Ithaka (Artists Repertory Theatre)

The Herculean task of traveling home.

HOMEWARD BOUND: Dana Millican (left) and Danielle Purdy.

When home is a destination in your mind as much as a physical space, it's an arduous journey to overcome the obstacles that hinder your arrival. After fighting the Trojan War for 10 years, it took Odysseus another 10 years to reach his home in Ithaca. For Marine Capt. Elaine Edwards, returning home from her latest tour in Afghanistan, the forces keeping her at bay are her own haunted memories. 

Ithaka, the new original work by Portland playwright Andrea Stolowitz, follows Lanie's trek through the Nevada desert and her own disturbingly populated subconscious. Though she arrived home to her husband more than a week ago, her real life no longer feels real. She's baffled by the people who smile through mundane activities such as shopping. "Was I ever that happy doing this bullshit?" she wonders.

Played with fierce authenticity by Dana Millican, Lanie blows up at her husband (Paul Angelo) and can't forgive herself for letting out the cat. Her often rapid-fire dialogue serves to mask the things she doesn't want to address. Millican embodies a woman both strong and broken, imbued with enough genuine emotion to avoid cliché.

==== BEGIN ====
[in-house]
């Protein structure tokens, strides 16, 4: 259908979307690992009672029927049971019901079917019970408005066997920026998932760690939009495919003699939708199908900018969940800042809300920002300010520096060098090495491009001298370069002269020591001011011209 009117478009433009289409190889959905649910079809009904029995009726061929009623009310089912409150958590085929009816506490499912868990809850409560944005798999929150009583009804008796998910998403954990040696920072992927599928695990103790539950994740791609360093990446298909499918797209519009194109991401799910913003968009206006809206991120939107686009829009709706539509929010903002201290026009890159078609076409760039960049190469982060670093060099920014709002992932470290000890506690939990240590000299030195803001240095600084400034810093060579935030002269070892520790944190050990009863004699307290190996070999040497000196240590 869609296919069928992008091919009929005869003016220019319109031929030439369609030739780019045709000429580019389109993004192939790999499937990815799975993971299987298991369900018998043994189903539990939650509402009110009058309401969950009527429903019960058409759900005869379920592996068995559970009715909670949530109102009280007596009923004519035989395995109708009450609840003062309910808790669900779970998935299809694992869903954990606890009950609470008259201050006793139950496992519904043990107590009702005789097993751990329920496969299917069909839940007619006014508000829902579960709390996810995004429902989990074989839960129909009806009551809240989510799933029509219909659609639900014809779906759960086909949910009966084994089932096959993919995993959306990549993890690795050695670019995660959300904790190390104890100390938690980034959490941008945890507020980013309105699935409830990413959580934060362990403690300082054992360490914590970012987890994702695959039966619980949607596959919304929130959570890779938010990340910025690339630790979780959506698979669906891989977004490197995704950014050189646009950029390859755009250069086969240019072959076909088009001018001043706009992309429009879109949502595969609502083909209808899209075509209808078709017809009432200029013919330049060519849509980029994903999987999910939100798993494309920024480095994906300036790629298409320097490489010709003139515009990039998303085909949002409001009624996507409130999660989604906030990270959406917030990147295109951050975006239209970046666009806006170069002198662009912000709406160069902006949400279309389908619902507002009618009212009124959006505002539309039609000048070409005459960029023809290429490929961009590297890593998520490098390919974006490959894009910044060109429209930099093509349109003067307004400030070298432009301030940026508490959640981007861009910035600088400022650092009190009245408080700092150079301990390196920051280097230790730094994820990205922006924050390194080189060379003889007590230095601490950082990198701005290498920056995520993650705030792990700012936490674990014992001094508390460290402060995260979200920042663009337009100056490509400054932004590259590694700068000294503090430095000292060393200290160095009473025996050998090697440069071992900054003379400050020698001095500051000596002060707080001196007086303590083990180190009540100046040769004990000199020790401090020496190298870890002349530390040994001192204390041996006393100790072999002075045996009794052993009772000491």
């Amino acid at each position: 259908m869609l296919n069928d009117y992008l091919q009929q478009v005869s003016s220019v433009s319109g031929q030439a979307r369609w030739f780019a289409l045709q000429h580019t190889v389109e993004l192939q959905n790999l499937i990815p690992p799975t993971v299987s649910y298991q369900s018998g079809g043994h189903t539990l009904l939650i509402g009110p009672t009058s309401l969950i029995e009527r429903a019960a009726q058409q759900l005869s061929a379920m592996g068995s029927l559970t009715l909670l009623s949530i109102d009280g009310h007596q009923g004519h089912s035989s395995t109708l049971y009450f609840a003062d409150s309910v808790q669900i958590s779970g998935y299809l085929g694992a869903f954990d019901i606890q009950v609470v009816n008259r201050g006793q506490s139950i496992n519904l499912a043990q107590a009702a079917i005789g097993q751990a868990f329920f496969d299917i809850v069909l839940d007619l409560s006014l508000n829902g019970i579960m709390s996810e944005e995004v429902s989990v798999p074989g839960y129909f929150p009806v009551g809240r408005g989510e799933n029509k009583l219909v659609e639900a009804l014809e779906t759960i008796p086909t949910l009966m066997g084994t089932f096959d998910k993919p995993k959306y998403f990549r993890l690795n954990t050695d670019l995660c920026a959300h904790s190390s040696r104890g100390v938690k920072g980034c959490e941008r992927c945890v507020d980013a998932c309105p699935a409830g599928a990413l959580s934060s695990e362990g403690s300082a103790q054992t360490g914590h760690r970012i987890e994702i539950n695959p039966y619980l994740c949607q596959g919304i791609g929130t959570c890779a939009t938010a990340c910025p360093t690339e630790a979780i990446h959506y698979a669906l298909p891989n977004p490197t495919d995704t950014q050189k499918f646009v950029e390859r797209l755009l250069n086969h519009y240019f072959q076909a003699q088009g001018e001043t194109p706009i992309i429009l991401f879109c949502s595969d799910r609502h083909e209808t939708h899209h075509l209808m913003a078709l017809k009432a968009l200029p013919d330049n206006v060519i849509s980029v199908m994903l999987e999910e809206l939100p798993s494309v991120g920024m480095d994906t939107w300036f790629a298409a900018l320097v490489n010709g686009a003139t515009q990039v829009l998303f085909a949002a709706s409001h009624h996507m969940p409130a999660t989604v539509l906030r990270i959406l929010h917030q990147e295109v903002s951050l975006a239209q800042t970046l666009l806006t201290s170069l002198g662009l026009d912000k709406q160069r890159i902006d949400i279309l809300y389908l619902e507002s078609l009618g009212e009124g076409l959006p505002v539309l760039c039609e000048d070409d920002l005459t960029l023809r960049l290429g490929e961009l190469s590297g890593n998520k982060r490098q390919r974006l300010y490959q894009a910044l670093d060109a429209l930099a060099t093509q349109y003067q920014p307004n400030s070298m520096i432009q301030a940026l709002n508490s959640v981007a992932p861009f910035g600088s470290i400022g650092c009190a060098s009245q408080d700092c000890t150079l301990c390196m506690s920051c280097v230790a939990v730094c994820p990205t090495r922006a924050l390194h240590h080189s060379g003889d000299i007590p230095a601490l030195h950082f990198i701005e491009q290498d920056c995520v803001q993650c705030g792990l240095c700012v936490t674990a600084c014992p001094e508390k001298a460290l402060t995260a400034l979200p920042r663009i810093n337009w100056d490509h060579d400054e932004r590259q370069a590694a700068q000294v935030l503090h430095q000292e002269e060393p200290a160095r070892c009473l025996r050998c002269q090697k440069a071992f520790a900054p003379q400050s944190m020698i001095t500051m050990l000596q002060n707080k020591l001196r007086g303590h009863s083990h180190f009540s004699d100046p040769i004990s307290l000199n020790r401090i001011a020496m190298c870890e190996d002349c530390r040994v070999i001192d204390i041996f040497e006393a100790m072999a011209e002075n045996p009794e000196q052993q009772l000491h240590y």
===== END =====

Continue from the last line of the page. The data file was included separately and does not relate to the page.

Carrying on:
Tackling the topic of war can be tricky ground, rife with potential for often-heard indictments or for sweeping patriotic grandeur. But Stolowitz has said she didn't set out to write a play about soldiers or even war in general; she wanted to write about friendship and what happens when those bonds are lost. Her stripped-down approach creates a more personal journey, holding true to the experience of returning veterans (Stolowitz interviewed more than 20), but still relatable to everyone else. What's left is a story about guilt, loss and finding a way back home. 

Rather than wallow in the maudlin, the punchy dialogue and dark laughs push the show at a solid clip, and director Gemma Whelan's seamlessly nimble staging moves from car to roller coaster to hospital bed to battlefield effortlessly and with some impressive effects. But ultimately Ithaka is driven by its characters—by Lanie's grief, by her husband's frustration and, briefly, by the wisdom of a talking cat. Regardless of any experience with the military or the realities of war, it's not hard to sympathize with Lanie's pain as she undertakes her own odyssey toward home, peace and Ithaca.

SEE IT: Ithaka is at Artists Repertory Theatre, 1515 SW Morrison St., 241-1278. 7:30 pm Tuesdays-Sundays, 2 pm Sundays through June 30. $25-$50.

WWeek 2015

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